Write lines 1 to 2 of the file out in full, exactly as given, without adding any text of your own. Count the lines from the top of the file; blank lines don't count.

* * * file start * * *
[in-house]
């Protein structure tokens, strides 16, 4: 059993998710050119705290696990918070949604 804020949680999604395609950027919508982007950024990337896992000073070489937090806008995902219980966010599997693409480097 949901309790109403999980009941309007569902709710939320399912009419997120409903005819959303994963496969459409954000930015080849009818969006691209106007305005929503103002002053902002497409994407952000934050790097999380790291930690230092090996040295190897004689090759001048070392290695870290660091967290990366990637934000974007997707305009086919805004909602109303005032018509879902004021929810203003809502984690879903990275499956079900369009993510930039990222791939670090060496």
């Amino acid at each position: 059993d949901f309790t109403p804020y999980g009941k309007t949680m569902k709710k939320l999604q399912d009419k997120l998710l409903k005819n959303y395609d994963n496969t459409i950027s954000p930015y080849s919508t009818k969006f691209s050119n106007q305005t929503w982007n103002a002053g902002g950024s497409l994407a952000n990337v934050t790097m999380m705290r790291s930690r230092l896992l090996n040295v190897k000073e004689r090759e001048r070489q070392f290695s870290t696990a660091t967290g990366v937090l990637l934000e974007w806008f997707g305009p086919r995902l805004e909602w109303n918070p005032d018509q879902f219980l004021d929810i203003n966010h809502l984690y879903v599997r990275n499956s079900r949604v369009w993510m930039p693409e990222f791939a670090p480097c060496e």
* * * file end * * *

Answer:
[in-house]
């Protein structure tokens, strides 16, 4: 059993998710050119705290696990918070949604 804020949680999604395609950027919508982007950024990337896992000073070489937090806008995902219980966010599997693409480097 949901309790109403999980009941309007569902709710939320399912009419997120409903005819959303994963496969459409954000930015080849009818969006691209106007305005929503103002002053902002497409994407952000934050790097999380790291930690230092090996040295190897004689090759001048070392290695870290660091967290990366990637934000974007997707305009086919805004909602109303005032018509879902004021929810203003809502984690879903990275499956079900369009993510930039990222791939670090060496």